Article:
It’s unfathomable that Austintown could lose a $20 million project because township government can’t come up with $25,000 for the improvement of a road that leads to the site of the proposed headquarters of the unnamed multimillion-dollar company.
For trustees Jim Davis and David Ditzler, both Democrats, to blame Republican Gov. John Kasich is to carry partisan politics to a ridiculous extreme. Indeed, as a spokesman for the governor pointed out, Austintown should seek funding from the Ohio Department of Development, which routinely finances road improvements.
Davis, chairman of the board of trustees, and Ditzler, former chairman of the Mahoning County Democratic Party, must know that they will not get away with blaming the Kasich administration if the company walks away because of this situation. The third member of board, Lisa Oles, was not quoted in The Vindicator story last week that revealed the incredible position taken by her colleagues.
Rather than a sky-is-falling posture, Davis and Ditzler should have told the newspaper that failure is not an option because the entire region’s reputation is at stake.
It’s not hard to imagine the executives of the company that wants to locate its headquarters in Austintown wondering if there’s something in the water that causes an elected official to say, “ ... we can’t do anything,” as Davis did.
There’s a lot that can be done, starting with the trustees, along with the Youngstown-Warren Regional Chamber, asking state government to increase the amount of money it has already committed to the road improvement plan.
The price tag is $1million, a large chunk of which will be financed by the Mahoning County Engineer’s Office. The state is also putting in some money, and the company is willing to make a contribution. It makes no sense for township government to adopt a gloom-and-doom attitude when so little is needed and so much is at stake.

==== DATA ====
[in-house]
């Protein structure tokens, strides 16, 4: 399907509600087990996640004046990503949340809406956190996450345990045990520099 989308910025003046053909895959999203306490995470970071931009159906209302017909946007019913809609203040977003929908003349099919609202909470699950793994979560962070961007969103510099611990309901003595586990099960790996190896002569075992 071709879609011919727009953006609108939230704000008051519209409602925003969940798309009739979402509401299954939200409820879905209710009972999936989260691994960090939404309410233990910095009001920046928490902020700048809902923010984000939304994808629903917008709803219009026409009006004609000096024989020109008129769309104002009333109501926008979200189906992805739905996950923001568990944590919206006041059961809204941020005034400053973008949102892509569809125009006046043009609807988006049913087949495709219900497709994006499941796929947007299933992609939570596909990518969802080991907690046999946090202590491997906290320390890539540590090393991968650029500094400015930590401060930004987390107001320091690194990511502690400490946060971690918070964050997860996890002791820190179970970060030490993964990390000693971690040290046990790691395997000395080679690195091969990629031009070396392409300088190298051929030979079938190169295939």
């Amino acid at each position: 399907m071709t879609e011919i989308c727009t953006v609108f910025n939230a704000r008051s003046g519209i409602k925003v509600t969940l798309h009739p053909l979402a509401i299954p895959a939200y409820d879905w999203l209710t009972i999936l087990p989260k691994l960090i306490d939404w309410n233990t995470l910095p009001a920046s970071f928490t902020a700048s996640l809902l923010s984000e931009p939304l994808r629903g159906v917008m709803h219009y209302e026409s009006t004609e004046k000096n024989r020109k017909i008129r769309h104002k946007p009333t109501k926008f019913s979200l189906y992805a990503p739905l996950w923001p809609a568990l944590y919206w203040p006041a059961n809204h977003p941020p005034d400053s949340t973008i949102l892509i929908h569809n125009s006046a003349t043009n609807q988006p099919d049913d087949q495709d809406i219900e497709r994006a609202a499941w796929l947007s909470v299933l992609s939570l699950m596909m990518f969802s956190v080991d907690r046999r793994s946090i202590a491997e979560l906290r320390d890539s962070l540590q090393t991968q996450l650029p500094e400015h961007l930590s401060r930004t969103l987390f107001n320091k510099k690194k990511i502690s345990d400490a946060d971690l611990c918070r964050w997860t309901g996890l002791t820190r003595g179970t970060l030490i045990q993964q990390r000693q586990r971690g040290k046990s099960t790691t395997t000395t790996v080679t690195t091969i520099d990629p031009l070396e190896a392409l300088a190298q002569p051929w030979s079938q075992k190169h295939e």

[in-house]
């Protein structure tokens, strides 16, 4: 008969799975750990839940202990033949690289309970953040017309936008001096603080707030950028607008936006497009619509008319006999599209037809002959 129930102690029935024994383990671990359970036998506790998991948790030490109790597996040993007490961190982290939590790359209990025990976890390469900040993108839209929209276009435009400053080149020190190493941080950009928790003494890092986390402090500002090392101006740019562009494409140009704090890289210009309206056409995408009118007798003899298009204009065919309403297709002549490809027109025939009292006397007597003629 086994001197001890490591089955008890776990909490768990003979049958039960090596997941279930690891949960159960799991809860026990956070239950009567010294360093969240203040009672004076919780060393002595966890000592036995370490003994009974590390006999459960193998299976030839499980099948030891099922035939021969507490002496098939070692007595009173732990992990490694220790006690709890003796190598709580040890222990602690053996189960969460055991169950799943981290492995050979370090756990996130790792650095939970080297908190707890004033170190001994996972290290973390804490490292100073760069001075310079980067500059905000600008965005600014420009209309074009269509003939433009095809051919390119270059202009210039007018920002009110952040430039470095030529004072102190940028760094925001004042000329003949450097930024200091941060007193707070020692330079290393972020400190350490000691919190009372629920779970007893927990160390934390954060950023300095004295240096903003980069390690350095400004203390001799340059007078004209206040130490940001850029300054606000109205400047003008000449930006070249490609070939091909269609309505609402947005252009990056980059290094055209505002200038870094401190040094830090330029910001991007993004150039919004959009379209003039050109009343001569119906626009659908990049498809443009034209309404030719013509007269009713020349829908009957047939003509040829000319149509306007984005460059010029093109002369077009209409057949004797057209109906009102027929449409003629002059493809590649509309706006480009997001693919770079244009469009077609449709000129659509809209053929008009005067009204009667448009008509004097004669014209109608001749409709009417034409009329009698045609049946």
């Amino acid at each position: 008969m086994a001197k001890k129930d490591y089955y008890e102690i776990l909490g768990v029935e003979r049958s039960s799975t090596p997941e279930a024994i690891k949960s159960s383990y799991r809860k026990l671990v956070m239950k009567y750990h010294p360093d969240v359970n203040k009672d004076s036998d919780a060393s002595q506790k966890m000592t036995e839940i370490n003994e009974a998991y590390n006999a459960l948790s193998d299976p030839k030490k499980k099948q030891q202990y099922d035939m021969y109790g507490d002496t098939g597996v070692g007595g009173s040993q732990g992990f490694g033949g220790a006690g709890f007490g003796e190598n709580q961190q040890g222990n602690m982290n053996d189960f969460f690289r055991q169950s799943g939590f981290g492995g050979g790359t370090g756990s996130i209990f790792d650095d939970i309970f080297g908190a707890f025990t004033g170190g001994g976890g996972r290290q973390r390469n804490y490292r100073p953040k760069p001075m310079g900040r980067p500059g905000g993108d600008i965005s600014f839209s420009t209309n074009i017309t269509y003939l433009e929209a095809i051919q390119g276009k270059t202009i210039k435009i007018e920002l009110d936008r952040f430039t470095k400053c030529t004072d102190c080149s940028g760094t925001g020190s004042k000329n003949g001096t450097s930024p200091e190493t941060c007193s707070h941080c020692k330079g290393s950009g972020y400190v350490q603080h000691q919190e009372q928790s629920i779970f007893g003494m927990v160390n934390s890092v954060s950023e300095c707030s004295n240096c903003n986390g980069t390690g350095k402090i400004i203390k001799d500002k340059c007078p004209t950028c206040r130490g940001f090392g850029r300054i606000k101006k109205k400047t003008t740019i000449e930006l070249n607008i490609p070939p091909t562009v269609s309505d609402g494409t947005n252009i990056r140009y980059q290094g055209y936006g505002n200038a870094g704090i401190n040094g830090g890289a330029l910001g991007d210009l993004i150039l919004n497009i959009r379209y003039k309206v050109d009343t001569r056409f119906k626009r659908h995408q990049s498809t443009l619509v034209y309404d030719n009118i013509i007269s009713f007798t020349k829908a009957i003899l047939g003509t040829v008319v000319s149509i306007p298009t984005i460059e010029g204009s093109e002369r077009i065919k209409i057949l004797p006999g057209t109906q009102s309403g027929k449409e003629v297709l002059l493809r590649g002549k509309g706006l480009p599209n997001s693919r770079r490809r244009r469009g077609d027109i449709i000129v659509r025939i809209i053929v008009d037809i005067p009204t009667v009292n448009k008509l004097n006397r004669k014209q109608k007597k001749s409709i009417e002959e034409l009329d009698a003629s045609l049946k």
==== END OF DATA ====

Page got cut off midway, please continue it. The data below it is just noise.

A $20 million investment and the creation of 100 jobs should be reason enough for everyone involved in economic development and job creation in the Valley to assist Austintown’s trustees in finding a solution to the problem.
Hands are tied?
Davis and Ditzler contend that their hands are tied because of the fiscal policies being adopted by Republican Gov. Kasich and the Republican controlled General Assembly. But the state’s biennium budget has not passed the legislature, and Kasich has made it clear that his administration will not let a business that wants to locate in Ohio get away.
Rather than publicly berate the administration in Columbus, the trustees should have reached out to Kasich’s allies in this region for help in lobbying state government.
Indeed, the door to the Ohio Department of Development has been opened wider with the comments from the governor’s spokesman about state funding being available for road improvements.
The trustees in Austintown should disabuse themselves of the notion that they will be able to blame Kasich if the company decides not bring its headquarters to this area.
The fault will lie squarely with Davis, Ditzler and Oles — if she shares her colleague’s views.